The terror suspect, who recently said he would voluntarily leave Britain after years of fighting deportation to Jordan to stand retrial for terrorism, will remain in custody after the hearing of the Special Immigration Appeals Commission in London, The Guardian reported.
During the hearing, Qatada's lawyer told the court the cleric expected to be acquitted of "tainted" terror charges once he's in Jordan.
Danny Friedman said a treaty between Britain and Jordan ensuring his client won't be tried based on evidence obtained by torture "substantially raises the prospect of acquittal in what we say are tainted charges."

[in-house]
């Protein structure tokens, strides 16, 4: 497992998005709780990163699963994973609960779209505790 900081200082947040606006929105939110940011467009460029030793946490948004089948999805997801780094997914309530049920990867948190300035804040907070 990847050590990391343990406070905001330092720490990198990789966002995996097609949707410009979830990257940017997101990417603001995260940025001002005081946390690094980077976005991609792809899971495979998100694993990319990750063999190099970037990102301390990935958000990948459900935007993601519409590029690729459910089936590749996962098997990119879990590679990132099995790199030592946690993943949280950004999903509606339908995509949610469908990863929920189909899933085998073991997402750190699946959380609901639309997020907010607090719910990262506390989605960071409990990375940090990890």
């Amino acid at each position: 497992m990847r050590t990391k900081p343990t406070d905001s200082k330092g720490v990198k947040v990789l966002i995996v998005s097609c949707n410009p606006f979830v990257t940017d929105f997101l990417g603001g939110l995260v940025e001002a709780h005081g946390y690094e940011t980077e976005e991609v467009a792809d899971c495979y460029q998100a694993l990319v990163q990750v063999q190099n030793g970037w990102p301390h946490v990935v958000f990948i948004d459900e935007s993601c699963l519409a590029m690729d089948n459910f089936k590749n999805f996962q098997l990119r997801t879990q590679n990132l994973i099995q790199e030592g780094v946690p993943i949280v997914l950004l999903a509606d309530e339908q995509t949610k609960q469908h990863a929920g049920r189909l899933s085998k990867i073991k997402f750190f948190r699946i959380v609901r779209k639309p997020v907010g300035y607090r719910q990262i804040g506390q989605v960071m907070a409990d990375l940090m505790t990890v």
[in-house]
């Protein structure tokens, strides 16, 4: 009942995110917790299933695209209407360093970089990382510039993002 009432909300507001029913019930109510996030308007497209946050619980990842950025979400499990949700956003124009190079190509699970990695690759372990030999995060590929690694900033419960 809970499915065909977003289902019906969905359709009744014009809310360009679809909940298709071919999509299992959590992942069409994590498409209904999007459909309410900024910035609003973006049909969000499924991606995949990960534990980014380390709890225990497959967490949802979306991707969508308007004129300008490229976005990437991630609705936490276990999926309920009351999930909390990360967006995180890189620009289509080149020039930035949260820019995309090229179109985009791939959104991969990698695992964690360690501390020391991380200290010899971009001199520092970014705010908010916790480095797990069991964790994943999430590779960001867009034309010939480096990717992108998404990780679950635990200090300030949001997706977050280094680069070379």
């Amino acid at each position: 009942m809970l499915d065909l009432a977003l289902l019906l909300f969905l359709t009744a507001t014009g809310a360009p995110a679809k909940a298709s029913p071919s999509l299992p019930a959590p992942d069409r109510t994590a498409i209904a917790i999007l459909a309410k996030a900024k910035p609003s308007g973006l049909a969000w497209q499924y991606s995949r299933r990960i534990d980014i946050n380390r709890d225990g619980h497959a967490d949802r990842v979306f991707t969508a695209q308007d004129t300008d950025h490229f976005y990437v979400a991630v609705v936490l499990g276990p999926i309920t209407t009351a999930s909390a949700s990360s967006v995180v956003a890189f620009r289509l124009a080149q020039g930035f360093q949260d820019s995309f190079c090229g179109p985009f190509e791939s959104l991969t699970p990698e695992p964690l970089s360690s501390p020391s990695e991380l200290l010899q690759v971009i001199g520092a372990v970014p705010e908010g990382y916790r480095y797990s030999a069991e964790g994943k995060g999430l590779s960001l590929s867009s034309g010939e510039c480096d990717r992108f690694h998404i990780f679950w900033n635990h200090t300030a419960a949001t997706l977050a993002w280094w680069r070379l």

Qatada faces retrial on terror charges in two bombings in the late 1990s for which he was convicted in absentia.
He challenged the decision to hold him pending ratification of the treaty secured by British Home Secretary Theresa May. Friedman told the court Qatada wanted to be placed under house arrest so he can prepare with his family for their return to Jordan.
The Guardian said London police are investigating Qatada for violating terms of his bail after officers found illegal cellphones, thumb drives and dozens of recordable CDs and DVDs in his home in March.